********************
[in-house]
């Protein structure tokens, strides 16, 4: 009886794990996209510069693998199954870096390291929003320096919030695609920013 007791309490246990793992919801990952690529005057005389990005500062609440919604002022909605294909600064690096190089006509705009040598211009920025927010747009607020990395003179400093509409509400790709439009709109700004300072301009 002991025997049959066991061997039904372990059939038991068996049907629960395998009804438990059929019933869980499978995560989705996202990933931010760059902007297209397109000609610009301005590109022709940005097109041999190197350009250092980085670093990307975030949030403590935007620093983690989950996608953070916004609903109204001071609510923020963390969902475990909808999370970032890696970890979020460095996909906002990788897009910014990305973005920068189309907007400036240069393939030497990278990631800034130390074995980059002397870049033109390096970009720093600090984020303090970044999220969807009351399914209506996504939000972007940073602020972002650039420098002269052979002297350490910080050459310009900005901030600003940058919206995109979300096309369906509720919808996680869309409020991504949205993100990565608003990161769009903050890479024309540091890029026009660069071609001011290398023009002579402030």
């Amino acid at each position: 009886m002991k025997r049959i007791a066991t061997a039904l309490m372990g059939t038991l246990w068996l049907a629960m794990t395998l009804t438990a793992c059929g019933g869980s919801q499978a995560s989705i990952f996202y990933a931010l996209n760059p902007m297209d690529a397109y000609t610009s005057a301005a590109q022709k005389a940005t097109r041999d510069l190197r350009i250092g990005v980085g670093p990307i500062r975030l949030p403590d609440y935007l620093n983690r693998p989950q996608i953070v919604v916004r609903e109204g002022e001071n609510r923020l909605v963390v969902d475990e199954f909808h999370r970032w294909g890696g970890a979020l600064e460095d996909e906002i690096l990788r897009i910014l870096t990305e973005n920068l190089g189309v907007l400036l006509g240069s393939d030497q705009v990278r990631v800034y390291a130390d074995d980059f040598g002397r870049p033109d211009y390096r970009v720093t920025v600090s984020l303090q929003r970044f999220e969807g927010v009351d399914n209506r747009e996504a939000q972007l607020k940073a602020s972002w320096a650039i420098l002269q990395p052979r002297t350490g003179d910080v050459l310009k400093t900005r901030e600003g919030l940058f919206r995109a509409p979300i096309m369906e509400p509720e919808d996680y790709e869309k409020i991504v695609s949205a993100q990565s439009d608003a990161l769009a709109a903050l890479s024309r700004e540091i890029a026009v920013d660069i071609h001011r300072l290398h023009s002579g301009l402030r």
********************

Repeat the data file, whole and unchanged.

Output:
[in-house]
């Protein structure tokens, strides 16, 4: 009886794990996209510069693998199954870096390291929003320096919030695609920013 007791309490246990793992919801990952690529005057005389990005500062609440919604002022909605294909600064690096190089006509705009040598211009920025927010747009607020990395003179400093509409509400790709439009709109700004300072301009 002991025997049959066991061997039904372990059939038991068996049907629960395998009804438990059929019933869980499978995560989705996202990933931010760059902007297209397109000609610009301005590109022709940005097109041999190197350009250092980085670093990307975030949030403590935007620093983690989950996608953070916004609903109204001071609510923020963390969902475990909808999370970032890696970890979020460095996909906002990788897009910014990305973005920068189309907007400036240069393939030497990278990631800034130390074995980059002397870049033109390096970009720093600090984020303090970044999220969807009351399914209506996504939000972007940073602020972002650039420098002269052979002297350490910080050459310009900005901030600003940058919206995109979300096309369906509720919808996680869309409020991504949205993100990565608003990161769009903050890479024309540091890029026009660069071609001011290398023009002579402030």
């Amino acid at each position: 009886m002991k025997r049959i007791a066991t061997a039904l309490m372990g059939t038991l246990w068996l049907a629960m794990t395998l009804t438990a793992c059929g019933g869980s919801q499978a995560s989705i990952f996202y990933a931010l996209n760059p902007m297209d690529a397109y000609t610009s005057a301005a590109q022709k005389a940005t097109r041999d510069l190197r350009i250092g990005v980085g670093p990307i500062r975030l949030p403590d609440y935007l620093n983690r693998p989950q996608i953070v919604v916004r609903e109204g002022e001071n609510r923020l909605v963390v969902d475990e199954f909808h999370r970032w294909g890696g970890a979020l600064e460095d996909e906002i690096l990788r897009i910014l870096t990305e973005n920068l190089g189309v907007l400036l006509g240069s393939d030497q705009v990278r990631v800034y390291a130390d074995d980059f040598g002397r870049p033109d211009y390096r970009v720093t920025v600090s984020l303090q929003r970044f999220e969807g927010v009351d399914n209506r747009e996504a939000q972007l607020k940073a602020s972002w320096a650039i420098l002269q990395p052979r002297t350490g003179d910080v050459l310009k400093t900005r901030e600003g919030l940058f919206r995109a509409p979300i096309m369906e509400p509720e919808d996680y790709e869309k409020i991504v695609s949205a993100q990565s439009d608003a990161l769009a709109a903050l890479s024309r700004e540091i890029a026009v920013d660069i071609h001011r300072l290398h023009s002579g301009l402030r």